This morning I dreamed that I had to unclog a drain. I pried the top off of a side-loading washing machine and used a plastic snake on the drain, which was around the diameter of my spread hand and covered with a flat white cap. Eventually I pulled out a clean, dry, thick lock of hair, tied together with a ribbon, about five inches long, which was the same color as mine. Then I discovered that the white cap was actually black, and it had been covered by a piece of bread and peanut butter, pressed PB-side-down on the top of the cap to further clog the drain.
Once I had scraped and wiped this, I started scooping a bunch of junk out of the machine - it was white and curded, like cottage cheese, or melted Styrofoam. No smell. I noticed that the junk was yellower and more hardened toward the northeast corner of the machine, and realized I had to break up and remove that part first. I began to worry that the junk was actually part of the machine's workings (an insulator?), and that I was doing the wrong thing by removing it. Once that uncertainty had truly penetrated, I woke up.
I've long wanted to write a blog post about all the good writing news of the past two months, but this dream was so specific - the textures, the emotions - that I had to get it down somewhere. I do not know what it means. I did watch The Stuff yesterday, so that's probably where the white junk comes from. (Don't give me Freud, please.)
It feels weird not to do resolutions this year, but I don't know what I would resolve to do. Clean more, maybe. Stop complaining about the stuff I always complain about. Keep to my book schedule, so as to write all the things I mean to write by the end of the year. But I'll only fail myself if I fail those intentions, and I do enough of that, thanks.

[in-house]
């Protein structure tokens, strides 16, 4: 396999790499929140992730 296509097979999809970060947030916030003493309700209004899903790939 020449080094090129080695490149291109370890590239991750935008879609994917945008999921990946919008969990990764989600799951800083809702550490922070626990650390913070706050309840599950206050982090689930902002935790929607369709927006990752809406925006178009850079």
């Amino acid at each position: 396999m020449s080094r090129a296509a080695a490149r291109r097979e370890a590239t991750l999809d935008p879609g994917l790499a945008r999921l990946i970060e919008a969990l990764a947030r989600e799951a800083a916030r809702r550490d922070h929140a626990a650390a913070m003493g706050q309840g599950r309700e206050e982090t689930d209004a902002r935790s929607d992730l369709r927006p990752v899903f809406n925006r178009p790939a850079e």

The days are all the same, and I thought I knew what that was like, since life in southern California moves like that, and I've worked at home for long periods before. But this kind of sameness has a hellish edge that reminds me of one of my favorite Twilight Zone episodes, where the petty criminal thinks he's gone to heaven because he always wins at the casino table and bangs as many pretty women as he wants, but in fact it's hell, because there's no challenge, he always wins, there's no danger or risk, and life without risk is...not heaven.
I'm not saying that contentment and peace are bad. Just that I always had the option to get in my car and go somewhere if the sameness of my lovely life started to make me itch. I'd look for a workshop to take, sign up, and have something to look forward to, particularly if it was somewhere I could drive and I'd never been there before. (For other people, this practice is known as "vacation," but I never learned how to take vacations in my family of origin, so my version is workshops.) Minor adventures. I can't imagine how difficult this has been for people who thirst after major adventures, as giving up my minor ones is challenging enough.
The days are all the same. When I lived in danger, I thought that sounded great. It is, for a while. Until it isn't anymore.
I'm listening to two audiobooks right now: We Were Witches by Ariel Gore and The Name of the Rose by Umberto Eco. Both long overdue. The way each deals with witches and women directly contradicts the other, which is fun, because I know which side I'm on.
Maybe I'll finally write that blog post with all the good news next week, or the week after. The days are all the same, so writing another blog post can pass for a big change in my routine. In the meantime, I'm running out of documentaries on cults to watch, especially since so many of them are padded and contain less information than the corresponding Wikipedia pages. But I'm getting so much cross-stitching done. I partially designed this piece and I'm disproportionately proud of it.